Physical and functional interaction of NCX1 and EAAC1 transporters leading to glutamate-enhanced ATP production in brain mitochondria.

Magi S, Lariccia V, Castaldo P, Arcangeli S, Nasti AA, Giordano A, Amoroso S - PLoS ONE (2012)

Real-time membrane potential analysis in permeabilized cells.Experiments performed in digitonin-permeabilized SH-SY5Y (A,B) and C6 (C,D) cells using TMRE at non-quencing concentration (10 nM). Glutamate perfusion induced a mitochondrial depolarization (blue line). Both DL-TBOA (300 µM) and CGP-37157 (3 µM) prevented the glutamate-stimulated mitochondrial depolarization (pink and yellow lines, respectively). FCCP (5 µM) was added at the end as an internal control in each experiment. Mitochondria response was analyzed as the ratio of fluorescence during maximal glutamate depolarization versus pre stimulus levels. Each bar represents the mean ± SEM of 50–100 cells recorded in 5 different sessions (B,D). *** p<0.001 vs control.
© Copyright Policy
Related In: Results  -  Collection

Show All Figures
getmorefigures.php?uid=PMC3316532&req=5

pone-0034015-g007: Real-time membrane potential analysis in permeabilized cells.Experiments performed in digitonin-permeabilized SH-SY5Y (A,B) and C6 (C,D) cells using TMRE at non-quencing concentration (10 nM). Glutamate perfusion induced a mitochondrial depolarization (blue line). Both DL-TBOA (300 µM) and CGP-37157 (3 µM) prevented the glutamate-stimulated mitochondrial depolarization (pink and yellow lines, respectively). FCCP (5 µM) was added at the end as an internal control in each experiment. Mitochondria response was analyzed as the ratio of fluorescence during maximal glutamate depolarization versus pre stimulus levels. Each bar represents the mean ± SEM of 50–100 cells recorded in 5 different sessions (B,D). *** p<0.001 vs control.
Mentions: In order to completely exclude any contamination of the plasma membrane potential to the TMRE signals, we performed a set of experiments with digitonin-permeabilized SH-SY5Y and C6 cells. As shown in Figures 7A–D, when permeabilized cells were exposed to glutamate, a rapid decrease in TMRE fluorescence was observed (reflecting in these conditions mitochondrial depolarization) that reverted to baseline levels after washout. Exposure to FCCP (5 µM) at the end of the experiments abolished TMRE fluorescence, as expected. When the cells were treated with DL-TBOA (300 µM), the glutamate-dependent drop in ΔΨmit was significantly prevented (Figures 7A–D) in agreement with the TMRE data previously obtained in non permeabilized cells.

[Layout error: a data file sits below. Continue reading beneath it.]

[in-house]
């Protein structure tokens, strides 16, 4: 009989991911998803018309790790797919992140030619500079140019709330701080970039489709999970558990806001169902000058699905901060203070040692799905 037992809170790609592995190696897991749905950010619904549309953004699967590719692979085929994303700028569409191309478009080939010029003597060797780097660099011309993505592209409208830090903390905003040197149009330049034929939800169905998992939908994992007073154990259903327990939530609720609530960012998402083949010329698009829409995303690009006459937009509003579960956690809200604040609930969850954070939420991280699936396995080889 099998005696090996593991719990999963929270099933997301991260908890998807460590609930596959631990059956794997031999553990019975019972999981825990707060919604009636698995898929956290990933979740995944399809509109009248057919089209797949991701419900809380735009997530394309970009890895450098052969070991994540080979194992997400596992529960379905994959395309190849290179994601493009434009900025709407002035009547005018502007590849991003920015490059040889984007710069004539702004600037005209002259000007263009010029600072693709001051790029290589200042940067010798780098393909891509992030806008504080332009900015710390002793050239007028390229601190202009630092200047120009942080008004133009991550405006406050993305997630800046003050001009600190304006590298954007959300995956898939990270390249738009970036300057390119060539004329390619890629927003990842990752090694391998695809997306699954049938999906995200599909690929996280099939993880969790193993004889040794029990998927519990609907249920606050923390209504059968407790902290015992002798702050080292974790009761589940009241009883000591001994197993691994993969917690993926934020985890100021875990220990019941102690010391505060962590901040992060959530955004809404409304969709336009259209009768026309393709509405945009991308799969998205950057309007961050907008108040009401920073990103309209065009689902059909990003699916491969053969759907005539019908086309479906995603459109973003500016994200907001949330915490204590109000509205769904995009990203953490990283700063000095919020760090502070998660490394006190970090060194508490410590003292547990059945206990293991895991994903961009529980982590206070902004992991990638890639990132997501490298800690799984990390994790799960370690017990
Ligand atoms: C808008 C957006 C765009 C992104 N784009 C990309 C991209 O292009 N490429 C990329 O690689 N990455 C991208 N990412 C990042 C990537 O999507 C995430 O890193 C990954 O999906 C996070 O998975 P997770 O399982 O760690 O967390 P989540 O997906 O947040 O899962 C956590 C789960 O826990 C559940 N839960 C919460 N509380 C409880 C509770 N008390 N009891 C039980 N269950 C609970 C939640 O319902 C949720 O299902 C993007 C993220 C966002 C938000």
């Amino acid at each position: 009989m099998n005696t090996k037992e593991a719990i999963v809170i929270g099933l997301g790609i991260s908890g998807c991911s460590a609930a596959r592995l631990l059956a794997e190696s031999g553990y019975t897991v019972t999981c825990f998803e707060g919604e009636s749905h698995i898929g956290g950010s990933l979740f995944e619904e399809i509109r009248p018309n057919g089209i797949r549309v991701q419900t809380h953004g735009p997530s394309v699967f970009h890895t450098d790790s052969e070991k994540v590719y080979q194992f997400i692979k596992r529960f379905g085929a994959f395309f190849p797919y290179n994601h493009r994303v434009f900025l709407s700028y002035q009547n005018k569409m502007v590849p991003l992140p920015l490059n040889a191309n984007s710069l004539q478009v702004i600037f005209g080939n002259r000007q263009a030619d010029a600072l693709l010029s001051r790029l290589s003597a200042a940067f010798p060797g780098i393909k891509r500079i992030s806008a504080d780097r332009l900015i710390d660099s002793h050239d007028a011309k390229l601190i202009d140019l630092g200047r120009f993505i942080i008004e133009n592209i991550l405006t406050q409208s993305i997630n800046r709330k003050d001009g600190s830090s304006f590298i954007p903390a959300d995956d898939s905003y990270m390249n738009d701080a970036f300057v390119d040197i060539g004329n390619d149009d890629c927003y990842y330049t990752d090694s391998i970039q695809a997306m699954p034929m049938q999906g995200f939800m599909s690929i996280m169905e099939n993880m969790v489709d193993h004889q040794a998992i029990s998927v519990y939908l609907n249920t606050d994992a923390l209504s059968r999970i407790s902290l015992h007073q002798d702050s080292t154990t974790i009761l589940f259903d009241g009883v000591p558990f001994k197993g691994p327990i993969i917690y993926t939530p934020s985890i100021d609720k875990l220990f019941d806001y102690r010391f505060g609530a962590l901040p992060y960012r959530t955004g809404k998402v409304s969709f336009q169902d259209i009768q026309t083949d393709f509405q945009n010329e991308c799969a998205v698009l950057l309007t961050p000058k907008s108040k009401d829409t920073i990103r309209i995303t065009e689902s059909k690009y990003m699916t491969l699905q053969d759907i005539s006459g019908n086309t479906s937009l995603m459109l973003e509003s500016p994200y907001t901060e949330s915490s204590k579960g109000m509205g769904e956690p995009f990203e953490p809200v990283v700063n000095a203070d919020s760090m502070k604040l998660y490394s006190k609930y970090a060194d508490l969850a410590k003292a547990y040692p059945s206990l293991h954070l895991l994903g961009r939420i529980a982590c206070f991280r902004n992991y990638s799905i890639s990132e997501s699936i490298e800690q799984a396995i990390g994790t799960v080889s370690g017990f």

Bottom Line: Only NCX1 activity is crucial for such glutamate-stimulated ATP synthesis, as demonstrated by pharmacological blockade and selective knock-down with antisense oligonucleotides.The EAAC1/NCX1-dependent mitochondrial response to glutamate may be a general and alternative mechanism whereby this neurotransmitter sustains ATP production, since we have documented such metabolic response also in mitochondria isolated from heart.The data reported here disclose a new physiological role for mitochondrial NCX1 as the key player in glutamate-induced energy production.

View Article: PubMed Central - PubMed

Affiliation: Department of Biomedical Sciences and Public Health, University Politecnica delle Marche, Ancona, Italy.

ABSTRACT
Glutamate is emerging as a major factor stimulating energy production in CNS. Brain mitochondria can utilize this neurotransmitter as respiratory substrate and specific transporters are required to mediate the glutamate entry into the mitochondrial matrix. Glutamate transporters of the Excitatory Amino Acid Transporters (EAATs) family have been previously well characterized on the cell surface of neuronal and glial cells, representing the primary players for glutamate uptake in mammalian brain. Here, by using western blot, confocal microscopy and immunoelectron microscopy, we report for the first time that the Excitatory Amino Acid Carrier 1 (EAAC1), an EAATs member, is expressed in neuronal and glial mitochondria where it participates in glutamate-stimulated ATP production, evaluated by a luciferase-luciferin system. Mitochondrial metabolic response is counteracted when different EAATs pharmacological blockers or selective EAAC1 antisense oligonucleotides were used. Since EAATs are Na(+)-dependent proteins, this raised the possibility that other transporters regulating ion gradients across mitochondrial membrane were required for glutamate response. We describe colocalization, mutual activity dependency, physical interaction between EAAC1 and the sodium/calcium exchanger 1 (NCX1) both in neuronal and glial mitochondria, and that NCX1 is an essential modulator of this glutamate transporter. Only NCX1 activity is crucial for such glutamate-stimulated ATP synthesis, as demonstrated by pharmacological blockade and selective knock-down with antisense oligonucleotides. The EAAC1/NCX1-dependent mitochondrial response to glutamate may be a general and alternative mechanism whereby this neurotransmitter sustains ATP production, since we have documented such metabolic response also in mitochondria isolated from heart. The data reported here disclose a new physiological role for mitochondrial NCX1 as the key player in glutamate-induced energy production.

Show MeSH
Related in: MedlinePlus